Chris Simard, owner-chef at Lazy Farmer, chops an onion in his Essex Jct. restaurant last week. (Photo by Kaylee Sullivan)

On the doors of 34 Park St., white paper covers the former Pork and Pickles signs, now reading “Lazy Farmer.”

It’s a change some Essex Jct. residents and Vermonters are surprised by, but the name isn’t as new as some may think.

Five years ago, owner-chef Chris Simard debuted his aqua-and-white food truck, Lazy Farmer. He operated its catering component out of his home. In June 2016, he opened Pork and Pickles BBQ in Essex Jct. Last month, he closed the joint for a week before re-opening on December 1 under the new name.

The shift stems from Simard’s desire to shy away from smokehouse essentials, cook a varied menu and focus more on catering.

“I felt like I was locked in with Pork and Pickles,” Simard said. “We were doing BBQ, but I like to cook all sorts of stuff so it allowed me to open up what I can do and mess around with the menu a little bit more.”

Lazy Farmer’s menu is simplified: more sandwiches, fewer large plates.    

Customers looking to test their palates can find a varying dinner menu every Friday and Saturday night from 4:30 – 9 p.m. and Saturday brunch from 11:30 a.m. – 2:30 p.m.

Some evenings, Simard will switch up the menu altogether: Meatball, taco and fried rice nights may be fast approaching.

Last week, the appetizer menu showcased pork belly wraps, poutine and fried pickles. Sandwiches ranged from fried chicken, falafel, meatloaf and December’s hottest pick, the “Yes Please” burger. The three available large plates included pork schnitzel, strip steak and Simard’s famous fried chicken.

The latter is an offering from Pork and Pickles, which Simard said customers are happy to see remains and the star of a catering party Simard is hosting this week.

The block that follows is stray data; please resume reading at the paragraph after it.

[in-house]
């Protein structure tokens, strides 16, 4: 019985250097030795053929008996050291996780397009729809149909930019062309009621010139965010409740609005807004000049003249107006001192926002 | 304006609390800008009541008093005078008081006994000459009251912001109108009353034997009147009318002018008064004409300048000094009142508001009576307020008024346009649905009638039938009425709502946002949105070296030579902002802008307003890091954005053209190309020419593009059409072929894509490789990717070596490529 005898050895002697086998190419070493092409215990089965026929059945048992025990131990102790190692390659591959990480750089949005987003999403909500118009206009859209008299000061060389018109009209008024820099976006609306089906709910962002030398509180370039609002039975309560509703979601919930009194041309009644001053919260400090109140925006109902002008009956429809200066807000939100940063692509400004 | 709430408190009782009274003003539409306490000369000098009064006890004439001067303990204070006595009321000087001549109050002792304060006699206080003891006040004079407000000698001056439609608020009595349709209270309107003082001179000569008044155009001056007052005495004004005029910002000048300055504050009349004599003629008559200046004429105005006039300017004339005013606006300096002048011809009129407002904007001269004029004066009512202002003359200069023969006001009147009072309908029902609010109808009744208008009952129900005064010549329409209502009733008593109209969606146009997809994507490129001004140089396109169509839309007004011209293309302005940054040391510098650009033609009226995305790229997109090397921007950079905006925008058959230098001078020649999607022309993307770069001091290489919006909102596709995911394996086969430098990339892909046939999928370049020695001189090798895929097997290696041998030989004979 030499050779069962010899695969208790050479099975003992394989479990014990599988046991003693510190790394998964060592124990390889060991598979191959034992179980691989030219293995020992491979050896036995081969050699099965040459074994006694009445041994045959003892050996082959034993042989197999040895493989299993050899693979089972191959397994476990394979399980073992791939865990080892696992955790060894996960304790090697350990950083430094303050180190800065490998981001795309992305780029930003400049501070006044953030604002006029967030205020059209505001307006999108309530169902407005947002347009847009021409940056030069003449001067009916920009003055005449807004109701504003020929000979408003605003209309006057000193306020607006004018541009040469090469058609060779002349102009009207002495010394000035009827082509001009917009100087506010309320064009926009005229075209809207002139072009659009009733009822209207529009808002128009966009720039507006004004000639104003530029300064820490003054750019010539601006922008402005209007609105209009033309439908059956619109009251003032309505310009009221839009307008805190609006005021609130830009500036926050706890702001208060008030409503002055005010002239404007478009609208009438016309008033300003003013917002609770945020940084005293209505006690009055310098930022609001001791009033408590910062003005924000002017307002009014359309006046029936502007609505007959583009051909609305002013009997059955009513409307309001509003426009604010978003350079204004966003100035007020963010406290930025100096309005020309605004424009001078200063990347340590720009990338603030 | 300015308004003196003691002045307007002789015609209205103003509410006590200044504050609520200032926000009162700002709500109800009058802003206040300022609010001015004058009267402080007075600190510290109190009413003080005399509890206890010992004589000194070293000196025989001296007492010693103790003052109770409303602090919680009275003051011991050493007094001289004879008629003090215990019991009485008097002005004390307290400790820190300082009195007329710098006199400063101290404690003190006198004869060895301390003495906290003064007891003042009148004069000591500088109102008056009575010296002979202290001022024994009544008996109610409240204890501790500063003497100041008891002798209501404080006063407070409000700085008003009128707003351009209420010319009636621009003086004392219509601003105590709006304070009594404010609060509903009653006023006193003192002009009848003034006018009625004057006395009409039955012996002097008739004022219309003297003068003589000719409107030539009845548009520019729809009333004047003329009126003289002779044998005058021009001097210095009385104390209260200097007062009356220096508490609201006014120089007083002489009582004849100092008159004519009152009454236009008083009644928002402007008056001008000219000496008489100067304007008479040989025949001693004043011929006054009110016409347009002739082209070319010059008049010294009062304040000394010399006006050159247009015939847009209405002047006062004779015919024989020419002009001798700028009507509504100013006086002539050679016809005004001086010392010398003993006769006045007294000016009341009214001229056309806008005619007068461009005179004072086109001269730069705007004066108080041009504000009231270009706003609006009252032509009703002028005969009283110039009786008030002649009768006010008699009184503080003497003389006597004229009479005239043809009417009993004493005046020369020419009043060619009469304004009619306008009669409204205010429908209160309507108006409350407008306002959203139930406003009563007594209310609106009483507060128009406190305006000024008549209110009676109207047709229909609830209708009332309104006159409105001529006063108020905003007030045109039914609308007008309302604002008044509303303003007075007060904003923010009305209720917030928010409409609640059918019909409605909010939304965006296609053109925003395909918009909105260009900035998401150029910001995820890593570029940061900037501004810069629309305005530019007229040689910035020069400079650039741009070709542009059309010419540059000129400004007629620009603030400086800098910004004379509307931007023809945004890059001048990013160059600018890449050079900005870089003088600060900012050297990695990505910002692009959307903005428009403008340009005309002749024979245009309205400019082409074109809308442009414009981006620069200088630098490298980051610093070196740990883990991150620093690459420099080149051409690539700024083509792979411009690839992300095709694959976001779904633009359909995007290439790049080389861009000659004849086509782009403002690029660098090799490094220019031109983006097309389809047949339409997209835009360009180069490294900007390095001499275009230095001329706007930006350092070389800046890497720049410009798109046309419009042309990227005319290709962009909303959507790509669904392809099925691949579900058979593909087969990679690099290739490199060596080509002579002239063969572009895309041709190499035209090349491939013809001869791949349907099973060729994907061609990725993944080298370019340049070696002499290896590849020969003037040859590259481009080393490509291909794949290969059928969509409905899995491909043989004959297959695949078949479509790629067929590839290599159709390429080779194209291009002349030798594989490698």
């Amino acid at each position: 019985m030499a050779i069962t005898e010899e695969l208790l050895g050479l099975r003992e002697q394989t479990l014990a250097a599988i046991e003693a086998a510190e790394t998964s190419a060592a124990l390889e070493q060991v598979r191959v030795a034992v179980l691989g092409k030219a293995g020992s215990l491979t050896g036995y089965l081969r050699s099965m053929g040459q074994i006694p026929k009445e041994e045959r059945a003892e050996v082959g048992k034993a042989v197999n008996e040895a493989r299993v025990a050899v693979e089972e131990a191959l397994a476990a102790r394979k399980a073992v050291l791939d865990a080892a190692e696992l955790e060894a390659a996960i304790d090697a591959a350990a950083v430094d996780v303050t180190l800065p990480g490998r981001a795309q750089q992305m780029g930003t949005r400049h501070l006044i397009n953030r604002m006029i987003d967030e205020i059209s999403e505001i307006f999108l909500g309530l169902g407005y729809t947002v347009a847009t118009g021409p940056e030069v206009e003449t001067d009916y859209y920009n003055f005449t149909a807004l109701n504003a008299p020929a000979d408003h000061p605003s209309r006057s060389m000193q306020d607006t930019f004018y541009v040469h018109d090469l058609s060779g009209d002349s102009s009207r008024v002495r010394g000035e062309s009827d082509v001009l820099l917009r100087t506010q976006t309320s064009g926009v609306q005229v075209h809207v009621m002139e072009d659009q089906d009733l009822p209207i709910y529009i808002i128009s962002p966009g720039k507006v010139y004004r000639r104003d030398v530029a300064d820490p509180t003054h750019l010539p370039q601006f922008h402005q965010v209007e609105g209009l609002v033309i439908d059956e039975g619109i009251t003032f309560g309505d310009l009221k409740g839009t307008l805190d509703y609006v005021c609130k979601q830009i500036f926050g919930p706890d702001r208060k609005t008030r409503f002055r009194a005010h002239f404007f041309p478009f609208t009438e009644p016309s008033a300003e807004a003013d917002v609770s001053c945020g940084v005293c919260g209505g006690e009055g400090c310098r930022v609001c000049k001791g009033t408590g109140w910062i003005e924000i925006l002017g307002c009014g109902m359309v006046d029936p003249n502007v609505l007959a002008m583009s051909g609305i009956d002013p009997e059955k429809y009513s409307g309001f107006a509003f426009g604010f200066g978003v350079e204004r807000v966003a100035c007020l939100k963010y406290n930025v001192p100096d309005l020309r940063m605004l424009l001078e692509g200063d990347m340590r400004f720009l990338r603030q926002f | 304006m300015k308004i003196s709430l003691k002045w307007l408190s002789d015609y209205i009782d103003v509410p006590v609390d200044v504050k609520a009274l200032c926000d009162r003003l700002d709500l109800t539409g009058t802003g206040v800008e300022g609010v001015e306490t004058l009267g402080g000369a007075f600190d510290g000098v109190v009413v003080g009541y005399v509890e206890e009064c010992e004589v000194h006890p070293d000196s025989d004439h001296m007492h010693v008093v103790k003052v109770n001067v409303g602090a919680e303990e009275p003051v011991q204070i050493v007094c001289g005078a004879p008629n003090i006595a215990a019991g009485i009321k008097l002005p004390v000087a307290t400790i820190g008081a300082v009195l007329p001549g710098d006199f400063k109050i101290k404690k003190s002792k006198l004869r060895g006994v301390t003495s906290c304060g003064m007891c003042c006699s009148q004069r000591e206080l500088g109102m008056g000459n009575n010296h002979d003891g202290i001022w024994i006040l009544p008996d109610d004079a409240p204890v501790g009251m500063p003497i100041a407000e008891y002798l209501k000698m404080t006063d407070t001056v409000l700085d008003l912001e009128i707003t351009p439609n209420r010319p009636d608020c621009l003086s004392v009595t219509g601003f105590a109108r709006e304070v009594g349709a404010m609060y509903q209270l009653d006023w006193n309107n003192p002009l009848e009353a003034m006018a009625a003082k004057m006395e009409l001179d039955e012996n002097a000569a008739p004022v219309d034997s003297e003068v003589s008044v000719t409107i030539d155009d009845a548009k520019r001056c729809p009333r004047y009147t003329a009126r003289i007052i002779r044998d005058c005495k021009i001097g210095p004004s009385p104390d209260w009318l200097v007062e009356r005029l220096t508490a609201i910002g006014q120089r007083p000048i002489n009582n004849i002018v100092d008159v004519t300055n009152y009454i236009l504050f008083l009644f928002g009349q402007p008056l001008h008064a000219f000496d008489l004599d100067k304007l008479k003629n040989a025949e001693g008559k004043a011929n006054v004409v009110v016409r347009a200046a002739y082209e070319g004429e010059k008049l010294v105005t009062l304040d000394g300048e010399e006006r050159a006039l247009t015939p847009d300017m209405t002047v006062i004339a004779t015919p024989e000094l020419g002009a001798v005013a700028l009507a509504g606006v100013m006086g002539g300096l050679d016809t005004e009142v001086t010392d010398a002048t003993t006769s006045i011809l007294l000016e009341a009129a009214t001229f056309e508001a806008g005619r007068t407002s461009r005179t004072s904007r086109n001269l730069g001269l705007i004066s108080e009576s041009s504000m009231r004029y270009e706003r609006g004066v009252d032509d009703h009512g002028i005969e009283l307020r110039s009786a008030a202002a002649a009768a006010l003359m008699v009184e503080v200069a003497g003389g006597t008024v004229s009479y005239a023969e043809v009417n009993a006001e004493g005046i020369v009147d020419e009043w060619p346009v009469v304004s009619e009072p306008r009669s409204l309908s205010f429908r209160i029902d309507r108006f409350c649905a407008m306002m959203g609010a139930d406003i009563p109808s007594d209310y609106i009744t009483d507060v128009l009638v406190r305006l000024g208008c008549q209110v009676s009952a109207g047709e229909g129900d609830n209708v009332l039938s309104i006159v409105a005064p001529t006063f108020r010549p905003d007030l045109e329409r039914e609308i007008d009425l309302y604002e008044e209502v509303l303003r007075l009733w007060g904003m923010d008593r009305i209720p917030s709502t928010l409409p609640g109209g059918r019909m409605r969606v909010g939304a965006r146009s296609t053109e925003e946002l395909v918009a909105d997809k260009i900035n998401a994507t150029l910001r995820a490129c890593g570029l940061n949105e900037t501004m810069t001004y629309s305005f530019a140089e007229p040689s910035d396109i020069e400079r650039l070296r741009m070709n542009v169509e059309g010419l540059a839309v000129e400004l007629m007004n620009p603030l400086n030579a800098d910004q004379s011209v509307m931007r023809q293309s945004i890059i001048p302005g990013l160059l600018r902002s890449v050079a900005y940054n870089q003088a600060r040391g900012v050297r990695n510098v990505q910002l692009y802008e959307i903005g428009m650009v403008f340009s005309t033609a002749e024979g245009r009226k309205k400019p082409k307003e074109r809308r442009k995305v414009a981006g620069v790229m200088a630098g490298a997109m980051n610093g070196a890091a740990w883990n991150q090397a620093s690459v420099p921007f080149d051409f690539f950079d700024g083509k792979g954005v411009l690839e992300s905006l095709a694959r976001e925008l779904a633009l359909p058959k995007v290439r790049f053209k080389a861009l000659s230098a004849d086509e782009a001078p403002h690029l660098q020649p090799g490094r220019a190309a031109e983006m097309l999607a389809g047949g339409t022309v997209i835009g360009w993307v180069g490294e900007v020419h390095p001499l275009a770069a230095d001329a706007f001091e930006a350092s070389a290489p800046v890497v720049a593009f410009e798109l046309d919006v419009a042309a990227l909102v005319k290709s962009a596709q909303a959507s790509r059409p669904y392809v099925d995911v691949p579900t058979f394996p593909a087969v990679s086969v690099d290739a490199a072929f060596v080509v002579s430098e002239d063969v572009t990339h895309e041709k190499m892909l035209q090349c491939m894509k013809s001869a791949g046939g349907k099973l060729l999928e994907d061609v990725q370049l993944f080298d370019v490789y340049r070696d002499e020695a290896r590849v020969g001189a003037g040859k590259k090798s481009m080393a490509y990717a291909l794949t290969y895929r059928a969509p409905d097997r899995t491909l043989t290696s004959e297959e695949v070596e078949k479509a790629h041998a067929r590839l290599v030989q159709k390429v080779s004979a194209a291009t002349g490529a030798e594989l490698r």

The Pork and Pickles space will now host private parties and in-house catering opportunities for Lazy Farmer.

In the summer, Simard caters about a wedding per week and up to three other events around Vermont. In the colder and less-hectic months, he’s answering sales emails and “messing around” in the kitchen, devising the next-best menu item between gigs.

Last Thursday, he was getting ready to indulge in a quest for the best house hot dog.

What will that entail, exactly?

“Well, we’re gonna make the hot dog from scratch,” he said, noting he’s made sausage dogs a few times prior.

“So I don’t know, I gotta mess around with it,” he said with a grin.

In 2010, the owner-chef graduated with an agriculture degree from the University of Vermont, after attending Le Cordon Bleu Ottawa culinary arts program for some time.

Then, he bought up a farm.

“I decided it was a little bit too much work for me, so I opened up [Lazy Farmer],” he said, hence the name. “Which is the same amount of work, just different work that I like more.”

Simard, a Colchester native, owns Lazy Farmer with his fiancée, Lizzy Williams.

Simply put, Simard likes to work with his hands and to eat — both motivating factors in his field, he noted.

The most gratifying aspect of his work is seeing a happy customer. Plus, he gets to support local farms and choose ingredients to his liking while doing so.

Last Thursday, as the door closed and the white paper signs — soon to be replaced — appeared again, Simard headed back to the cutting board.

He had some messing around to do.

To check out the latest menu and happenings at Lazy Farmer, visit